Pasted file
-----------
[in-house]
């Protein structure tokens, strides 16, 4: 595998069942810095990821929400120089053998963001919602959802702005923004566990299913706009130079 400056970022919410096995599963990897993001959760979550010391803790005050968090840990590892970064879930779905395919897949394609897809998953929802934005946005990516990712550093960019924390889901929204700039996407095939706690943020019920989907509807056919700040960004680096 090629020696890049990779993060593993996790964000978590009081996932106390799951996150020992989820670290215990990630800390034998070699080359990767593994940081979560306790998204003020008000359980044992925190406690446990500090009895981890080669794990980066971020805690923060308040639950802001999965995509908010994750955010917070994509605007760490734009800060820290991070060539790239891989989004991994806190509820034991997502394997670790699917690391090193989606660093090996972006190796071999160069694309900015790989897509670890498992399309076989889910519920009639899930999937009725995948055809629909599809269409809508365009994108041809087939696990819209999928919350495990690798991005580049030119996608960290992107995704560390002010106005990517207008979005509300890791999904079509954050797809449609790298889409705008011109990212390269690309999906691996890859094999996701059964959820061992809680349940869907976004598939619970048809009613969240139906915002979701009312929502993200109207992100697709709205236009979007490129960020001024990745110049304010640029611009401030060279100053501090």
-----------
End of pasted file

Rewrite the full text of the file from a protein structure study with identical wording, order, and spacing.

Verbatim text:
[in-house]
């Protein structure tokens, strides 16, 4: 595998069942810095990821929400120089053998963001919602959802702005923004566990299913706009130079 400056970022919410096995599963990897993001959760979550010391803790005050968090840990590892970064879930779905395919897949394609897809998953929802934005946005990516990712550093960019924390889901929204700039996407095939706690943020019920989907509807056919700040960004680096 090629020696890049990779993060593993996790964000978590009081996932106390799951996150020992989820670290215990990630800390034998070699080359990767593994940081979560306790998204003020008000359980044992925190406690446990500090009895981890080669794990980066971020805690923060308040639950802001999965995509908010994750955010917070994509605007760490734009800060820290991070060539790239891989989004991994806190509820034991997502394997670790699917690391090193989606660093090996972006190796071999160069694309900015790989897509670890498992399309076989889910519920009639899930999937009725995948055809629909599809269409809508365009994108041809087939696990819209999928919350495990690798991005580049030119996608960290992107995704560390002010106005990517207008979005509300890791999904079509954050797809449609790298889409705008011109990212390269690309999906691996890859094999996701059964959820061992809680349940869907976004598939619970048809009613969240139906915002979701009312929502993200109207992100697709709205236009979007490129960020001024990745110049304010640029611009401030060279100053501090």